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Micronutrients may help in Tinnitus-induced Hearing Loss

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Tinnitus (“Tin-EYE-tus”) is a symptom characterized by an auditory perception of noise or ringing in the ears. However, patients may also describe it as hissing, pulsing, whooshing, clicking or similar sounds. It is estimated that over 100 million adults worldwide are affected by tinnitus. It can disturb their daily lives with hearing loss, long-term sleep disturbances, changes in cognitive ability, challenges in employability and relationships, and can cause depression. Whilst anyone can develop this problem, tinnitus-induced hearing loss is the number one service-related disability for veterans and is expected to cost the US government over $2.26 billion in compensation in 2014.

While the exact causes of tinnitus and consequent hearing loss are not clear, the most likely cause can be either a onetime or continuous exposure to loud noises which destroy the hair cells in the inner ear. Damaged hair cells are difficult to renew or replace. Tinnitus can also result from blockages in the ear canal from earwax or abnormal bone growth, anemia, high blood pressure or other blood vessel disorders, stress, head and neck injuries, or a benign tumor called acoustic neuroma. Over 200 medications including some antibiotics, painkillers, diuretics and chemotherapy drugs are known to cause hearing and balance problems as side effects. As the root cause of tinnitus is largely unknown, there is no effective treatment available for it within conventional medicine. Tinnitus-induced hearing loss is therefore mainly managed by hearing devices with less than satisfactory results.

Inflammation and oxidative damage to the cells lining the ear canal and the inner ear is one of the patho-mechanisms of tinnitus. As such, micronutrients such as vitamins C and E, glutathione, the B group of vitamins, Coenzyme Q-10, magnesium and others are known to protect various structures of the normal auditory apparatus.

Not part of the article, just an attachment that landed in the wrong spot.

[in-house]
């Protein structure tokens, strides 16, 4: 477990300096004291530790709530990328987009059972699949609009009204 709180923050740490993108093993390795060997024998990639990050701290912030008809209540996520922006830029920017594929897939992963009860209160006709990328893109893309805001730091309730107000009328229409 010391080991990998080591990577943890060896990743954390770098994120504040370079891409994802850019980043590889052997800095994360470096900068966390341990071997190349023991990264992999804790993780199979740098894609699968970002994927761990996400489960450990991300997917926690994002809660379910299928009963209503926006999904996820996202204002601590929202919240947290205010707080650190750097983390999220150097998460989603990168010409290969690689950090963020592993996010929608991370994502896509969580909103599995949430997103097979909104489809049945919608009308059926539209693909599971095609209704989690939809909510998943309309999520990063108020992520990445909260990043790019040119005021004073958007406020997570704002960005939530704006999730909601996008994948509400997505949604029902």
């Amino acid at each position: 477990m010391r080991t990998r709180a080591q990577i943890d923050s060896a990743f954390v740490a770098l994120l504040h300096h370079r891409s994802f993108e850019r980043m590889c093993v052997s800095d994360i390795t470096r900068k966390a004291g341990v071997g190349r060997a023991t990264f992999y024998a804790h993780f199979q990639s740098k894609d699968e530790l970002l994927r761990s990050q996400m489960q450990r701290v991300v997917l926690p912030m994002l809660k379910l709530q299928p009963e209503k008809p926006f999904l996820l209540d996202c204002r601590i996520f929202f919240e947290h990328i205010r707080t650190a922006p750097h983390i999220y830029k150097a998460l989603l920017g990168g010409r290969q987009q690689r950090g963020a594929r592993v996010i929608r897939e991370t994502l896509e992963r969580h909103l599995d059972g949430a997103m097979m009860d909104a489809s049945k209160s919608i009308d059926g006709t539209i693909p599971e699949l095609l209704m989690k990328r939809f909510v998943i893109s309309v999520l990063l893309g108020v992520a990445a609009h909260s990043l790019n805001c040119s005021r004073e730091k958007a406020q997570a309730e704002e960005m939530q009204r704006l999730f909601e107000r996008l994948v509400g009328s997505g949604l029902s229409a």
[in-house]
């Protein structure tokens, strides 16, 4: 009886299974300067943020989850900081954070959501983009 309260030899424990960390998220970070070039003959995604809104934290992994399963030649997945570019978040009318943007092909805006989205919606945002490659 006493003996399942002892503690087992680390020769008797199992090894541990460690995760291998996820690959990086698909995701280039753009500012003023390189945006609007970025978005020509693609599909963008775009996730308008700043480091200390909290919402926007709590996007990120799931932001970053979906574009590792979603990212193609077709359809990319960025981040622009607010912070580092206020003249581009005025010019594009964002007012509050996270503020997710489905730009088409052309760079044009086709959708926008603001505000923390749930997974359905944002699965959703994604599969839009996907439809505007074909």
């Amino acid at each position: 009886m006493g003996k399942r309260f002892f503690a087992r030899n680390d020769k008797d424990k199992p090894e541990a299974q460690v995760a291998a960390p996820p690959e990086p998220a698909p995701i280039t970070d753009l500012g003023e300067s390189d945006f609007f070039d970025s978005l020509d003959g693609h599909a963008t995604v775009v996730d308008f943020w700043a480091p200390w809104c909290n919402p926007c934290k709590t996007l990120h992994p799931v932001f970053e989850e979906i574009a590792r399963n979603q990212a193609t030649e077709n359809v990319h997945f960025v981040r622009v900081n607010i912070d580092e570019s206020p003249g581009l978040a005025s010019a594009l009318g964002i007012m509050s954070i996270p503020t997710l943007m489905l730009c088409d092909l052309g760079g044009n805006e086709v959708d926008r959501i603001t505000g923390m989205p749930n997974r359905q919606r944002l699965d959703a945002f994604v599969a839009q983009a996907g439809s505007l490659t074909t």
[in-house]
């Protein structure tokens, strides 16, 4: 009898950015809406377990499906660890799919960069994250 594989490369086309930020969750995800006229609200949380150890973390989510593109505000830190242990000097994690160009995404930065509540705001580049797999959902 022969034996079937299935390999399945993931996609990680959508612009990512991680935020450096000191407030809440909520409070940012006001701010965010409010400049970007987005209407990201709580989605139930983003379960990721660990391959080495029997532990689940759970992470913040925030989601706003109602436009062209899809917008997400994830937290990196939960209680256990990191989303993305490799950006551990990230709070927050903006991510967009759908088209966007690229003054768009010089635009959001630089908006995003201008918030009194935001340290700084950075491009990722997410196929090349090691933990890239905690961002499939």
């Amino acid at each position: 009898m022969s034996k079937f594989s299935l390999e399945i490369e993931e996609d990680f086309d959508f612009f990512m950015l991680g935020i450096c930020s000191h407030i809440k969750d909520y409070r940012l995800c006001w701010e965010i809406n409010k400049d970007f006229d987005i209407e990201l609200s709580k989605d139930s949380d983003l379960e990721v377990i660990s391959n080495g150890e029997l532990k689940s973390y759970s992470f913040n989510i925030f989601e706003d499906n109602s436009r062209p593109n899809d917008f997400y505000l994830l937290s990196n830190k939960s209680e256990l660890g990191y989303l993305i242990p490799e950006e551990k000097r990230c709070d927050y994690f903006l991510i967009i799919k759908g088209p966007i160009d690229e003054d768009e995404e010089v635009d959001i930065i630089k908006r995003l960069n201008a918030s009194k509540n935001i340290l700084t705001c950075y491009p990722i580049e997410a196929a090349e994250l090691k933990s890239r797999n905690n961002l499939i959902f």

We therefore conducted a pilot clinical trial to study the effect of a combination of micronutrients in patients suffering from tinnitus.* The patients were aged between 44 to 85 years old and had been suffering from tinnitus for more than three consecutive months. They all took a specifically designed micronutrient supplement. After four months on the micronutrient supplement program, 30% of the patients reported slight improvement in their hearing and 45% reported a clear improvement of 10-20 decibels. Twenty-five percent of the patients indicated a strong hearing improvement of up to 25- 50 decibels, and a return of their normal hearing ability. More than 75% of the patients experienced some reduction in the ear ringing and for half of the patients the ear ringing almost completely disappeared.

Exposure to loud or continuous noise is a very common phenomenon in our modern society and most people are unaware of the long-term hearing implications. In addition to protecting the ears by avoiding noise exposure, wearing earplugs, and limiting the use of ear damaging medications, our studies show that supplementation with the appropriate micronutrients may provide relief to millions of people from tinnitusinduced hearing loss.

Cellular Health Communication, Vol 1, No. 1, 2001

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